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Jake Delhomme's release opens the door for Hart grad Matt Moore

Posted: March 5, 2010 1:44 p.m.
Updated: March 5, 2010 1:41 p.m.

Quarterback Jake Delhomme wipes tears from his eyes as he discusses being cut by the Carolina Panthers NFL football team during a news conference in Charlotte, N.C. Friday, March 5, 2010.

 
CHARLOTTE, N.C. (AP) - Carolina general manager Marty Hurney choked up while calling releasing Jake Delhomme the toughest decision he's ever had make. Panthers coach John Fox was in tears and pleaded with fans to remember the good moments.

Ending the Delhomme era proved difficult - and costly - for the team's brass.

Hurney and Fox sat at a podium Friday morning to announce their about-face: A year after giving Delhomme a lucrative contract extension, the only quarterback to lead the franchise to the Super Bowl was released to make way for new starter Matt Moore.

The reason: a career-high 18 interceptions in 2009, and 23 in his final 12 games.

"It's really hard to describe how hard this was," a red-faced Hurney said. "It's hard not to get emotional when you talk about it because he epitomizes everything we want. He's been an excellent player for us."

Fox twice welled up with tears in explaining the decision, which came despite the fact Carolina still owes Delhomme more than $12.5 million in guaranteed money. After a 58-40 record as a starter over seven seasons, the 35-year-old Delhomme is out of work after his stunning one-year decline.

"He's done some great things for this team. Two (NFC) championship games, a Super Bowl, all those comeback victories," Fox said. "I'm not sure I've had any more respect for an NFL football player than Jake Delhomme."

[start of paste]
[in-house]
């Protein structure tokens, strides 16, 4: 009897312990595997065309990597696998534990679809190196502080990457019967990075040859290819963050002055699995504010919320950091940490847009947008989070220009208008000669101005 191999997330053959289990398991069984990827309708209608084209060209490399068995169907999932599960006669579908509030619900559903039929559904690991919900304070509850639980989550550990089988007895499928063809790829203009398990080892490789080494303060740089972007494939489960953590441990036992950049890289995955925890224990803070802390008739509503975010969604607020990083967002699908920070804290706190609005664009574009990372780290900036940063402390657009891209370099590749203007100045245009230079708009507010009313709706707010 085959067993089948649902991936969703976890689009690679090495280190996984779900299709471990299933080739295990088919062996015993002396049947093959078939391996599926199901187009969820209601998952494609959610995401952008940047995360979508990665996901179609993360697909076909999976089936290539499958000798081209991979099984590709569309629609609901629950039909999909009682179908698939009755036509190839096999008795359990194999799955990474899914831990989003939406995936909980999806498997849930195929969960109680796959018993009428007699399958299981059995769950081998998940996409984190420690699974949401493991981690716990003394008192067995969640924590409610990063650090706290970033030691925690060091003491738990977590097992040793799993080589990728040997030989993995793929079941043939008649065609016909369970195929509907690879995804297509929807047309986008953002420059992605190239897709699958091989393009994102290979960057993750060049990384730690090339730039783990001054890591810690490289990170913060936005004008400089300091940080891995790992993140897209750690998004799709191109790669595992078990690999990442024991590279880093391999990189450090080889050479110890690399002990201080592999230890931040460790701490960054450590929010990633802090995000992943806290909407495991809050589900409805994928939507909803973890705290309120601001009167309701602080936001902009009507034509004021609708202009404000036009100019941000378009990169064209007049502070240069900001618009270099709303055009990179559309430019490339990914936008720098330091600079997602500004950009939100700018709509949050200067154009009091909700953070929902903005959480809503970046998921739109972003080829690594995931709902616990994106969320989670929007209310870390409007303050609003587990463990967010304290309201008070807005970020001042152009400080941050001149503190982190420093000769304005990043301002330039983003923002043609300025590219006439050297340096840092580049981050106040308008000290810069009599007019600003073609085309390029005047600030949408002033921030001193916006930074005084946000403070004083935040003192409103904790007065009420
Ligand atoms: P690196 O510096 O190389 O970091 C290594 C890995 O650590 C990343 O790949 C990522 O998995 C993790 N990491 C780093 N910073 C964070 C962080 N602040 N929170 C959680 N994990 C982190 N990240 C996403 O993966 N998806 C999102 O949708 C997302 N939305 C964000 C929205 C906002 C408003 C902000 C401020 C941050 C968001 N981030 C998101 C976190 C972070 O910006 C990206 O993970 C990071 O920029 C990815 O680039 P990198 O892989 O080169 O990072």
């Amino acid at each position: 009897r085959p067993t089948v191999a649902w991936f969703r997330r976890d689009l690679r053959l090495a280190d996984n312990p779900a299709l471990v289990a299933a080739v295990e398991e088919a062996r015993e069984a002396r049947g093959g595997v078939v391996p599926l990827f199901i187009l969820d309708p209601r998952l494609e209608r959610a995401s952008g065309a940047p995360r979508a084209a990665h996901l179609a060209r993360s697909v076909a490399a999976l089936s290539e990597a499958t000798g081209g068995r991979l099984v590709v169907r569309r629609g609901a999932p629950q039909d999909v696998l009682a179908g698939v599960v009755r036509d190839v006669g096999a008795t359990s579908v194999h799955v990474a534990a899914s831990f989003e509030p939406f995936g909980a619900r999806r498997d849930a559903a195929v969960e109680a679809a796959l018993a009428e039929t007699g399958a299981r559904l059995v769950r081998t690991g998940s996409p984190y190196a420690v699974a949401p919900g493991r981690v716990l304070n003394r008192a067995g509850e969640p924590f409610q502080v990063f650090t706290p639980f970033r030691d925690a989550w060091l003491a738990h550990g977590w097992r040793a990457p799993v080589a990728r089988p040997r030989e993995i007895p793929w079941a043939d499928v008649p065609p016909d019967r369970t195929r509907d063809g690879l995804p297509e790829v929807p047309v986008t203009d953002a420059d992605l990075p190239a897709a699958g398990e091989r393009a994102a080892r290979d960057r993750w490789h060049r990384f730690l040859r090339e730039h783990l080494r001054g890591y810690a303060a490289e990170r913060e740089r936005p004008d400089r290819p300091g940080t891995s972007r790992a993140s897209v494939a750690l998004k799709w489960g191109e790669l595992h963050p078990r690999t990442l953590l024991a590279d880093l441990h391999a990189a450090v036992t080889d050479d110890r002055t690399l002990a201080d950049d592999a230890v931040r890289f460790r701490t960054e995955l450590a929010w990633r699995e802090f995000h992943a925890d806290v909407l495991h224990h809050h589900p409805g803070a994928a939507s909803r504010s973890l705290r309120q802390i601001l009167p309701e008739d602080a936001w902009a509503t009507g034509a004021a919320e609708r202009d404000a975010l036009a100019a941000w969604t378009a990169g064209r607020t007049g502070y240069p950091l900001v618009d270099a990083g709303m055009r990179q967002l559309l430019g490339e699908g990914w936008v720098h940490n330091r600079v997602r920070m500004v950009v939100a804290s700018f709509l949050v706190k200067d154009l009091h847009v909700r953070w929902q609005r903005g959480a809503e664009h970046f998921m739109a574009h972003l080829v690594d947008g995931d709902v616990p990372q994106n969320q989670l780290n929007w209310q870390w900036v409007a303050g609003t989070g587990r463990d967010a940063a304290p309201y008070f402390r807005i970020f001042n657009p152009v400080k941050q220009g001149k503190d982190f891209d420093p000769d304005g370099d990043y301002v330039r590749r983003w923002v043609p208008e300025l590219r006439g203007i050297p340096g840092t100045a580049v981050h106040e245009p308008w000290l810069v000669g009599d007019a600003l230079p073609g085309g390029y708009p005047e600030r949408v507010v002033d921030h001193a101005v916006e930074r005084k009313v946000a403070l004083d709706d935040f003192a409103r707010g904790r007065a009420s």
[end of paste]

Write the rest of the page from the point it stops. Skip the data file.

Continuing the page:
The Panthers also released defensive tackles Damione Lewis and Maake Kemoeatu, and linebackers Na'il Diggs and Landon Johnson in the start of a youth movement.

None of those moves, however, resonated around these parts like releasing Delhomme, a feel-good story who rose from obscurity to nearly leading the Panthers to the championship in his first season as a starter in 2003.

Delhomme was scheduled to address reporters later Friday.

"It's tough. As a friend and a teammate he was always someone you could count on and did things the right way and was a leader and a family man," left tackle Jordan Gross said. "I'm glad to have him in my life and it's hard when you learn that he's not going to be around anymore."

Despite leading the team in nearly every passing category, Delhomme began a quick demise in the 2008 playoffs. After taking Carolina to a 12-4 record and the NFC South title, Delhomme threw five interceptions and lost a fumble in an ugly 38-13 home loss to Arizona in the NFC divisional playoffs.

Undeterred, the Panthers gave Delhomme a contract extension last spring and brought in no legitimate competition in training camp. Then Delhomme threw four more interceptions and lost a fumble in Carolina's Week 1 loss to Philadelphia.

It was the start of a miserable season that left Carolina 4-7 when Delhomme broke a finger on his throwing hand. Moore relieved him and threw eight touchdown passes and two interceptions as the Panthers won four of their last five games to finish 8-8.

The Panthers on Wednesday gave the 25-year-old Moore the highest restricted free-agent tender of $3.043 million for one season. The next day, Delhomme was let go instead of having him return as a backup.

"I was taught a long time ago that you have to make the right decision at that time for your football team," Hurney said. "And we just came to the decision that it was time. I think when you come to that decision, that's when you make it."

Fox wouldn't say if they'll pursue another veteran quarterback to add depth. The Panthers will also likely have an entirely new defensive line after releasing Lewis and Kemoeatu, who was recovering from a torn Achilles' tendon.

Hurney said Dan Connor and James Anderson would likely compete for Diggs' old starting job.

"Sometimes you have to force yourself to give those guys that opportunity and that experience," Hurney said. "We wouldn't do these things without those players there."

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